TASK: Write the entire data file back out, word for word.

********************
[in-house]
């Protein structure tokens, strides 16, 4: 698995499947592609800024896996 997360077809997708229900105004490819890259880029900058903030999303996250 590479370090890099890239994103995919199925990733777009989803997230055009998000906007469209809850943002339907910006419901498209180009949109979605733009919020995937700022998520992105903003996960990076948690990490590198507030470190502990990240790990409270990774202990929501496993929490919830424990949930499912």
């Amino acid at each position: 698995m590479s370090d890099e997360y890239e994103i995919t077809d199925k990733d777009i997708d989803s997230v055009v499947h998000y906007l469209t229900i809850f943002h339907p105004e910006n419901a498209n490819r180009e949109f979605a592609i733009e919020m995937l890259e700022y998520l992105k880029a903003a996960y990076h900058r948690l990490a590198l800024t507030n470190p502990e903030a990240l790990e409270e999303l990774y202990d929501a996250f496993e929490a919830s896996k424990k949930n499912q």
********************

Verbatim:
[in-house]
């Protein structure tokens, strides 16, 4: 698995499947592609800024896996 997360077809997708229900105004490819890259880029900058903030999303996250 590479370090890099890239994103995919199925990733777009989803997230055009998000906007469209809850943002339907910006419901498209180009949109979605733009919020995937700022998520992105903003996960990076948690990490590198507030470190502990990240790990409270990774202990929501496993929490919830424990949930499912």
């Amino acid at each position: 698995m590479s370090d890099e997360y890239e994103i995919t077809d199925k990733d777009i997708d989803s997230v055009v499947h998000y906007l469209t229900i809850f943002h339907p105004e910006n419901a498209n490819r180009e949109f979605a592609i733009e919020m995937l890259e700022y998520l992105k880029a903003a996960y990076h900058r948690l990490a590198l800024t507030n470190p502990e903030a990240l790990e409270e999303l990774y202990d929501a996250f496993e929490a919830s896996k424990k949930n499912q």